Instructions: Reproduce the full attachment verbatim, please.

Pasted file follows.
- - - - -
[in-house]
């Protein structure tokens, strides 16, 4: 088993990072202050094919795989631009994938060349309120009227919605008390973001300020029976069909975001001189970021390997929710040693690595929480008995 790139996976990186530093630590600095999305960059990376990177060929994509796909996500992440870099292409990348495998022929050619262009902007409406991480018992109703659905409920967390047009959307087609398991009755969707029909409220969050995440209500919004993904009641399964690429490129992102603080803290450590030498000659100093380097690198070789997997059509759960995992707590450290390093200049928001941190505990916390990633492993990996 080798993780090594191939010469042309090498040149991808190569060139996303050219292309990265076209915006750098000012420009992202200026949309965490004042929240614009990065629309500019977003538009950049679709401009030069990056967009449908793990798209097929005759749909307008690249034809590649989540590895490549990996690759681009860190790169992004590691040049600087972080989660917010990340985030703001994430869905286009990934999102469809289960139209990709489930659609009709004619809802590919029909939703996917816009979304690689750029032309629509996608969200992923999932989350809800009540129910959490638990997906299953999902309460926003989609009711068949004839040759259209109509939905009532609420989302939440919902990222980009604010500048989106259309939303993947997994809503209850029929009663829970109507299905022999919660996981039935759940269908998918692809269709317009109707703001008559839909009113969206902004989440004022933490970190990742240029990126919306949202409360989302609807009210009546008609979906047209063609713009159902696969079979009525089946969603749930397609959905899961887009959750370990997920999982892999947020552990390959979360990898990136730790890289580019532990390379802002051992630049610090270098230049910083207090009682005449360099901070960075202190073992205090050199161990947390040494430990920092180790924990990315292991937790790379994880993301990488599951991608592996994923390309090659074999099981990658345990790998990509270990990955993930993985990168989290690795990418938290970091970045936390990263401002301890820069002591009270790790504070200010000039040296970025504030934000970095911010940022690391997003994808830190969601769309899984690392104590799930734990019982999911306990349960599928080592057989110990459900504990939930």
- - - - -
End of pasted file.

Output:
[in-house]
């Protein structure tokens, strides 16, 4: 088993990072202050094919795989631009994938060349309120009227919605008390973001300020029976069909975001001189970021390997929710040693690595929480008995 790139996976990186530093630590600095999305960059990376990177060929994509796909996500992440870099292409990348495998022929050619262009902007409406991480018992109703659905409920967390047009959307087609398991009755969707029909409220969050995440209500919004993904009641399964690429490129992102603080803290450590030498000659100093380097690198070789997997059509759960995992707590450290390093200049928001941190505990916390990633492993990996 080798993780090594191939010469042309090498040149991808190569060139996303050219292309990265076209915006750098000012420009992202200026949309965490004042929240614009990065629309500019977003538009950049679709401009030069990056967009449908793990798209097929005759749909307008690249034809590649989540590895490549990996690759681009860190790169992004590691040049600087972080989660917010990340985030703001994430869905286009990934999102469809289960139209990709489930659609009709004619809802590919029909939703996917816009979304690689750029032309629509996608969200992923999932989350809800009540129910959490638990997906299953999902309460926003989609009711068949004839040759259209109509939905009532609420989302939440919902990222980009604010500048989106259309939303993947997994809503209850029929009663829970109507299905022999919660996981039935759940269908998918692809269709317009109707703001008559839909009113969206902004989440004022933490970190990742240029990126919306949202409360989302609807009210009546008609979906047209063609713009159902696969079979009525089946969603749930397609959905899961887009959750370990997920999982892999947020552990390959979360990898990136730790890289580019532990390379802002051992630049610090270098230049910083207090009682005449360099901070960075202190073992205090050199161990947390040494430990920092180790924990990315292991937790790379994880993301990488599951991608592996994923390309090659074999099981990658345990790998990509270990990955993930993985990168989290690795990418938290970091970045936390990263401002301890820069002591009270790790504070200010000039040296970025504030934000970095911010940022690391997003994808830190969601769309899984690392104590799930734990019982999911306990349960599928080592057989110990459900504990939930």